One Year After, TSA Slowing Economic Recovery | Independent Newspapers Limited
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One Year After, TSA Slowing Economic Recovery

economic recovery
Posted: Aug 23, 2016 at 4:30 am   /   by   /   comments (0)

Nicholas Uwerunonye And Mark Isuma


Despite efforts by the Federal Government to inject liquidity into the economy by seeking powers to loosen fiscal restrictions from the National Assembly, indications are that the country may not climb out of its current recession anytime soon if the treasury single account (TSA) remains in full implementation.

Analysts say the continued operation of TSA, which has mopped up funds from the banking system, would delay any effort at reflating the economy, adding that the economy needs funds to operate optimally.

As widely reported on Monday, President Buhari is seeking emergency powers to reflate the economy. The president, by the proposal to the lawmakers, hopes to tinker with some financial restrictions in the Procurement Act and raise mobilisation fee from 10 percent to 50 percent for government contractors. The anticipated effect of these is to inject cash into the contracting economy.

Independent investigations indicate that the measure may just be at best a stop-gap without a robust banks’ liquidity to stimulate economy.

The Federal Government in 2013 instituted the TSA under the Government Financial Management System (GFMIS), a finance reform measure, when it was discovered that about N1.3 trillion of government funds were sitting in various bank vaults generating zero interest and being loaned out to government at interest.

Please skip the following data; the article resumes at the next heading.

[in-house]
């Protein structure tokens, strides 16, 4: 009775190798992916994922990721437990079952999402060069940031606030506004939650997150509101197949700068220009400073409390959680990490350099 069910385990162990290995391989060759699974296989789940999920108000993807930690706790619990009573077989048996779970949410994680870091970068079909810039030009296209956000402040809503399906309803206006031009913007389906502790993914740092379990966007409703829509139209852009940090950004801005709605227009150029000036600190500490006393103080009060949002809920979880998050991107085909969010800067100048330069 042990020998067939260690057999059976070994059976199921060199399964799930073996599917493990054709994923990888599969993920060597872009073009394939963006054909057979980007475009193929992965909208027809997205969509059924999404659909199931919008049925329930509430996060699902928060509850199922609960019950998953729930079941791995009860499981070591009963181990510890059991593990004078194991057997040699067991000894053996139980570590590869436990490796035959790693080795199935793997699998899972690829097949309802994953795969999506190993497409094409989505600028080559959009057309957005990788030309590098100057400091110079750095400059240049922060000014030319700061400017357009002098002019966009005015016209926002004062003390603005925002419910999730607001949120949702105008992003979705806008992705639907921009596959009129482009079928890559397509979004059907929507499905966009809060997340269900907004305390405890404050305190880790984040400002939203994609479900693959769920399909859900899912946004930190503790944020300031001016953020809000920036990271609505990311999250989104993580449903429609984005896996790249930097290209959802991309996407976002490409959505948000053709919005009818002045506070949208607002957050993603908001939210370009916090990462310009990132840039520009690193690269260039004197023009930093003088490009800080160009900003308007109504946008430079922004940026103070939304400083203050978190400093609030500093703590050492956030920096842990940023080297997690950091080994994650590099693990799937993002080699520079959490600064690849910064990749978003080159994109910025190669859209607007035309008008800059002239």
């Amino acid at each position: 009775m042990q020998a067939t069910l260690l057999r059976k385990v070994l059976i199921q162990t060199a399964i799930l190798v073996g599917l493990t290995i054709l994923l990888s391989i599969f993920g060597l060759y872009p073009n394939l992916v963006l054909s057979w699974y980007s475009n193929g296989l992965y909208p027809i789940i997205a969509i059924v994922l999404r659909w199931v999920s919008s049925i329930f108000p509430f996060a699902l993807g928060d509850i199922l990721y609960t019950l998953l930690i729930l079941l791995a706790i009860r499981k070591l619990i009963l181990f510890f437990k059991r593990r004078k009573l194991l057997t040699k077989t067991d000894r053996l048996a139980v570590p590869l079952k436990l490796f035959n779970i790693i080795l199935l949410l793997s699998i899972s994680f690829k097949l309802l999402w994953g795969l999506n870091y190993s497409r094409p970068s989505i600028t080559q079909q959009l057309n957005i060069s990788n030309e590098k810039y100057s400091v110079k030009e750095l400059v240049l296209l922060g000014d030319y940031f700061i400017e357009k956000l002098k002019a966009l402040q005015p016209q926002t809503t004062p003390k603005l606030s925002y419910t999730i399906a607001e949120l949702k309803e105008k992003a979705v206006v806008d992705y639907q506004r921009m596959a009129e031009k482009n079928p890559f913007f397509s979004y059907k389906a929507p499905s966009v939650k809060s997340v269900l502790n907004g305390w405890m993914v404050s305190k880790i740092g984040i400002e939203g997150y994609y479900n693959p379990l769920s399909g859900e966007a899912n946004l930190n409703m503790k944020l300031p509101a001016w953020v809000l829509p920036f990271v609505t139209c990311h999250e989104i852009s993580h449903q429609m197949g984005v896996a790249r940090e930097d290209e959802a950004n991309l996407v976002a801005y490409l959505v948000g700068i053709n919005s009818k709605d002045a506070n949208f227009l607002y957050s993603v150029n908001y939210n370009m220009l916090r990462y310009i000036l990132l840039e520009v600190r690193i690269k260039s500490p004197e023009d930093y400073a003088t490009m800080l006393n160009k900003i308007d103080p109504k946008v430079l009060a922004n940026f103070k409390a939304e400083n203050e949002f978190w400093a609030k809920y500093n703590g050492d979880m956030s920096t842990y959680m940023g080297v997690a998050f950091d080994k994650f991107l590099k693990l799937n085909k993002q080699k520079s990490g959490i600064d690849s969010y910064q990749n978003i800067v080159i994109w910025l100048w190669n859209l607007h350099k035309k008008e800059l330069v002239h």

Last year, the government then ordered that all public funds be returned to the Central Bank of Nigeria (CBN) by mid-September 2015. As at July this year, TSA funds with CBN had hit N3.2 trillion.

Under previous practice, argued some policy wonks, the money in various banks could have been used to service businesses in trade, small investments and growing the respective banks where they domiciled. It was on the basis of these banking activities that the Nigerian economy was rebased, making it the largest in Africa until recently.

But with the TSA, government hopes to force the money deposit banks (MDBs) to do real banking by identifying areas of the economy to invest in and make gains without relying on public funds.

With various sectors of the economy showing signs of distress, and Kemi Adeosun, Finance Minister, confirming that the country is in recession, it may well appear that the gains of TSA hasn’t been manifest.

“In truth, the TSA has greatly affected banks, badly,” explained Austin Onwudinjo, ex-bank manager, financial consultant and analyst of the monetary sector of the economy, adding that the basis for implementation of TSA was sound economic policy.

His view, however, contrasts with developments in ministries, departments and agencies of government (MDAs). A government source told Independent for instance that most MDAs are currently experiencing operational hitches as a result of non-availability of funds.

For instance, the Nigerian Ports Authority (NPA) and the Federal Airports Authority of Nigeria (FAAN) are undergoing hitches in their operations.

For FAAN, this has affected airline operators, resulting in massive relocation to neighbouring countries as FAAN continues to fail in providing key services in the nation’s airports.

The TSA operation too has affected the operation of the Ministry of Finance and its agencies. The ministry has seen a reduced number of staff carrying out projects assessment, a key staff of the ministry has said refusing to be quoted.